Razer’s launching a new mechanical keyboard that might get the attention of more than just those who fall into the RGB-forward gamer demographic. The company’s BlackWidow V4 75 includes hot-swappable switches, a gasket-mounted plate with two foam layers, screw holes on the PCB board for screw-in stabilizers, and even factory GPL 205g0 lubricated stabilizers, amongst other features. That’s the sort of stuff you see on enthusiast keyboards like Drop’s Sense75 and Keychron’s Q1 Pro, but from a brand you can easily find at your local Best Buy.
BlackWidow V4 comes in a slightly-condensed 75 percent tenkeyless configuration. Out of the box, you’re getting Razer’s hushed tactile “orange” switches with doubleshot ABS keycaps on top. You could replace the switches with sets of the company’s clicky green or silent linear yellow ones, but the real fun comes when you try fitting some of your rando switches you have sitting around from another build — it just might work since the V4 has 3 and 5-pin PCB sockets.
Those who appreciate Razer’s signature gamer styling might like the RGB under-glow and per-key lighting. You’ll still need Razer’s Synapse software to set up all the customizations, but luckily the keyboard can retain up to five profiles in its onboard storage. The top case is blacked-out and made of aluminum alloy, and the bottom is made of ABS plastic. Some might even like Razer’s $35 custom stealth keycap packs that come in black or white.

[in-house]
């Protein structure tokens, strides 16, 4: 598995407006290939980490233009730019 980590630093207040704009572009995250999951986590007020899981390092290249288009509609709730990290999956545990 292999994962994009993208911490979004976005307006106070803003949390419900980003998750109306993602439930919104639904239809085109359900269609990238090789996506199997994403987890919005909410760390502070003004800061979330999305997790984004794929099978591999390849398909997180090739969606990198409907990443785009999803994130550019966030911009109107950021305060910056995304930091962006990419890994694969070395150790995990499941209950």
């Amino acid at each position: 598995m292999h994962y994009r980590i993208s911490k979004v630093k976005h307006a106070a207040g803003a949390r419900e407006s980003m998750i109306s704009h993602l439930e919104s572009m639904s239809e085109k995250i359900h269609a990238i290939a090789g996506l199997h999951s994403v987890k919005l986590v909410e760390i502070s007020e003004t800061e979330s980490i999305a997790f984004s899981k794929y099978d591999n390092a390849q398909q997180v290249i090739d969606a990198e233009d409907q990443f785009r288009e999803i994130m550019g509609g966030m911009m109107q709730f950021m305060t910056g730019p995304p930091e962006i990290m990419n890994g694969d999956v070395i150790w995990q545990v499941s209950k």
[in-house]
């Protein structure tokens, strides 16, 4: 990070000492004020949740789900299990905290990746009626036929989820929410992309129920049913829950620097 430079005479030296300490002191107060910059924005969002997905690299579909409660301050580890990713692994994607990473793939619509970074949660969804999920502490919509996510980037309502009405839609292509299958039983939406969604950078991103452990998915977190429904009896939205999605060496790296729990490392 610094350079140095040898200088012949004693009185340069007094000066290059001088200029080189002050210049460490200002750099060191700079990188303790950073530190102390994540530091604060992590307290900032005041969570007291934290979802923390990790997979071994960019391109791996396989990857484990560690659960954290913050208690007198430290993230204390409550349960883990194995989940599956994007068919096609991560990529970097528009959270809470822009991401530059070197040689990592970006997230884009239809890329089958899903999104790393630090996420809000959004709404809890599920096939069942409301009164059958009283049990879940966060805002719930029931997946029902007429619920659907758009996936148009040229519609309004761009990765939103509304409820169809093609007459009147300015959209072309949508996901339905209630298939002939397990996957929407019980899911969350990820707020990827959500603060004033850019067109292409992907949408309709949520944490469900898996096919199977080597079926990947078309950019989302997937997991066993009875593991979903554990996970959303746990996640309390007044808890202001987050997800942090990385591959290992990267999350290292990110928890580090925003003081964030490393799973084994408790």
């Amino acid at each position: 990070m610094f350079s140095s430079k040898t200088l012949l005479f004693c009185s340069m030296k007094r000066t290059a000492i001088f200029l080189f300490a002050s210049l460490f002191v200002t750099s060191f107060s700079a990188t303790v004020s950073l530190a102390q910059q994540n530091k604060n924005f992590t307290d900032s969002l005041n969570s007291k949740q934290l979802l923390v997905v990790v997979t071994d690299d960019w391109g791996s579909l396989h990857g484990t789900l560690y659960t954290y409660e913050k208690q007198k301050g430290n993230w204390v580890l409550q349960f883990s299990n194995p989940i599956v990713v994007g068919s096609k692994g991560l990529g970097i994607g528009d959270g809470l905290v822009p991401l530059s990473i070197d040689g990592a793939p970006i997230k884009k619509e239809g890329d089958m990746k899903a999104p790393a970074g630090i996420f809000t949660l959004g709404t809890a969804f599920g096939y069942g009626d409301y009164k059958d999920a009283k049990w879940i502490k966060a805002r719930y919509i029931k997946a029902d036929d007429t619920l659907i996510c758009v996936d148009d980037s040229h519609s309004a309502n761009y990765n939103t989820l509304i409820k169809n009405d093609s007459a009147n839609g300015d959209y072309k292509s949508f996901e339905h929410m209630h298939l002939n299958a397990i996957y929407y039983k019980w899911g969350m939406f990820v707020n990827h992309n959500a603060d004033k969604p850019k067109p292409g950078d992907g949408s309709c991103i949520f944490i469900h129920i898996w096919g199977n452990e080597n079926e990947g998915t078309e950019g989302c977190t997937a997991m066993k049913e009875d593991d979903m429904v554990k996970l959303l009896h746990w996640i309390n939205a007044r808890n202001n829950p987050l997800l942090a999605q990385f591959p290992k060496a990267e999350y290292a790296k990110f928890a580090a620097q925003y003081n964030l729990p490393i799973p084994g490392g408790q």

The BlackWidow V4 is another good example of mainstream accessory makers bringing the niche but celebrated world of customer mechanical keyboards to the masses. And like the WhiteFox Eclipse from Input Club, the BlackWidow makes entering the keyboard community accessible with a relatively low cost of entry at $189.99. My true mech-warrior work associates are pleased with Razer’s attempt here. For instance, my colleague Antonio Di Benedetto tells me the BlackWidow V4 looks decent as an affordable pre-built enthusiast board. What he didn’t like was that it was wired only — but at least it uses a detachable USB-C cable.
We’ll try to get our hands on one and see if it’s as good as it seems on paper. But at a glance, this could be a good entry-point keyboard for people curious about customizable mechanical keyboards but worried about how to get into the hobby. The BlackWidow V4 75 is available starting today.